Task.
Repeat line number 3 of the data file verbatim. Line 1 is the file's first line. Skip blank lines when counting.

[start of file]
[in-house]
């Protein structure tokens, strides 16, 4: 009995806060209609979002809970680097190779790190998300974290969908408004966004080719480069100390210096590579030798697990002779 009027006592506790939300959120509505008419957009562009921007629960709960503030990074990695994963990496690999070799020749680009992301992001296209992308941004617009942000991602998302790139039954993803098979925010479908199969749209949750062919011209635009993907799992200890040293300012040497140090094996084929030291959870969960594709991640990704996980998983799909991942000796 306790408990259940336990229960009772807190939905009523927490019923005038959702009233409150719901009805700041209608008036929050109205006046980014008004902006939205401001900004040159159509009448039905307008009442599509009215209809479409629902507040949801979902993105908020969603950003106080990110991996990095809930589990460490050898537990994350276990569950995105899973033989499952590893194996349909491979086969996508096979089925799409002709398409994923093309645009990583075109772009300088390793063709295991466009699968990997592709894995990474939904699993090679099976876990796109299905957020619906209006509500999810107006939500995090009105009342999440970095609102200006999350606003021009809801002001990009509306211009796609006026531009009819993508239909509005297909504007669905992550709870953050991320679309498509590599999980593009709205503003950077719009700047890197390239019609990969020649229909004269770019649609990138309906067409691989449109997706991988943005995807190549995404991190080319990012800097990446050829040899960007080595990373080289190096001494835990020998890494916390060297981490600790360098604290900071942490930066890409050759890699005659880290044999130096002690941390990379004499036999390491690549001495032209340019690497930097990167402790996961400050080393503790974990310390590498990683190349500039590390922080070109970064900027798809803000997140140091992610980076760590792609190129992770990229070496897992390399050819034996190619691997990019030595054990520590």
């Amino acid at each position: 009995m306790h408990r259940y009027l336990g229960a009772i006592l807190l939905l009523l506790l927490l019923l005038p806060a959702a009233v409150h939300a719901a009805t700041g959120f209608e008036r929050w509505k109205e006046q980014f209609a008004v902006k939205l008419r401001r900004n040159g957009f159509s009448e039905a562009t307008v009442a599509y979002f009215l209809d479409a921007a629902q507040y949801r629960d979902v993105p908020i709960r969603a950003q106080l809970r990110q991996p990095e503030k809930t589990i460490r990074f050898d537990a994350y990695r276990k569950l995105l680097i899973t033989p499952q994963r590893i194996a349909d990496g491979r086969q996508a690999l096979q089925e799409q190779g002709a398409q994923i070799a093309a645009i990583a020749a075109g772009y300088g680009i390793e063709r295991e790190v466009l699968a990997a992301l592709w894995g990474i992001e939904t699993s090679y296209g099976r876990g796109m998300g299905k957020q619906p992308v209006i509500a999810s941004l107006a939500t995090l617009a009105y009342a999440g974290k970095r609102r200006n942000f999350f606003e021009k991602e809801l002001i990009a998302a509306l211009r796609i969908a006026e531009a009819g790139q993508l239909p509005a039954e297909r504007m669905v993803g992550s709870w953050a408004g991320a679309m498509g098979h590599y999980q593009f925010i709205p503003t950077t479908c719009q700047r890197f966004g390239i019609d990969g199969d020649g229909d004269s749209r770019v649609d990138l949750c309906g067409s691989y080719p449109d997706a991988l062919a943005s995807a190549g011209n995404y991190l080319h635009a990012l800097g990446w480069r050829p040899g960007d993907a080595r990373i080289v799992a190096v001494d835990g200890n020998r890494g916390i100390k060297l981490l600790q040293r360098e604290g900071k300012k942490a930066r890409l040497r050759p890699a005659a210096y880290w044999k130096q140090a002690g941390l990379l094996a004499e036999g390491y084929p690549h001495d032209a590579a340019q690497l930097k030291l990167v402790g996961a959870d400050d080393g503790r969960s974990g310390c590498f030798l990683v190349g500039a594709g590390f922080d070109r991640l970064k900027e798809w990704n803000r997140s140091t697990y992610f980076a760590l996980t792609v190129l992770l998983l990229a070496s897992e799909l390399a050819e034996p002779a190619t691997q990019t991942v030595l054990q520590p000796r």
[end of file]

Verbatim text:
């Amino acid at each position: 009995m306790h408990r259940y009027l336990g229960a009772i006592l807190l939905l009523l506790l927490l019923l005038p806060a959702a009233v409150h939300a719901a009805t700041g959120f209608e008036r929050w509505k109205e006046q980014f209609a008004v902006k939205l008419r401001r900004n040159g957009f159509s009448e039905a562009t307008v009442a599509y979002f009215l209809d479409a921007a629902q507040y949801r629960d979902v993105p908020i709960r969603a950003q106080l809970r990110q991996p990095e503030k809930t589990i460490r990074f050898d537990a994350y990695r276990k569950l995105l680097i899973t033989p499952q994963r590893i194996a349909d990496g491979r086969q996508a690999l096979q089925e799409q190779g002709a398409q994923i070799a093309a645009i990583a020749a075109g772009y300088g680009i390793e063709r295991e790190v466009l699968a990997a992301l592709w894995g990474i992001e939904t699993s090679y296209g099976r876990g796109m998300g299905k957020q619906p992308v209006i509500a999810s941004l107006a939500t995090l617009a009105y009342a999440g974290k970095r609102r200006n942000f999350f606003e021009k991602e809801l002001i990009a998302a509306l211009r796609i969908a006026e531009a009819g790139q993508l239909p509005a039954e297909r504007m669905v993803g992550s709870w953050a408004g991320a679309m498509g098979h590599y999980q593009f925010i709205p503003t950077t479908c719009q700047r890197f966004g390239i019609d990969g199969d020649g229909d004269s749209r770019v649609d990138l949750c309906g067409s691989y080719p449109d997706a991988l062919a943005s995807a190549g011209n995404y991190l080319h635009a990012l800097g990446w480069r050829p040899g960007d993907a080595r990373i080289v799992a190096v001494d835990g200890n020998r890494g916390i100390k060297l981490l600790q040293r360098e604290g900071k300012k942490a930066r890409l040497r050759p890699a005659a210096y880290w044999k130096q140090a002690g941390l990379l094996a004499e036999g390491y084929p690549h001495d032209a590579a340019q690497l930097k030291l990167v402790g996961a959870d400050d080393g503790r969960s974990g310390c590498f030798l990683v190349g500039a594709g590390f922080d070109r991640l970064k900027e798809w990704n803000r997140s140091t697990y992610f980076a760590l996980t792609v190129l992770l998983l990229a070496s897992e799909l390399a050819e034996p002779a190619t691997q990019t991942v030595l054990q520590p000796r």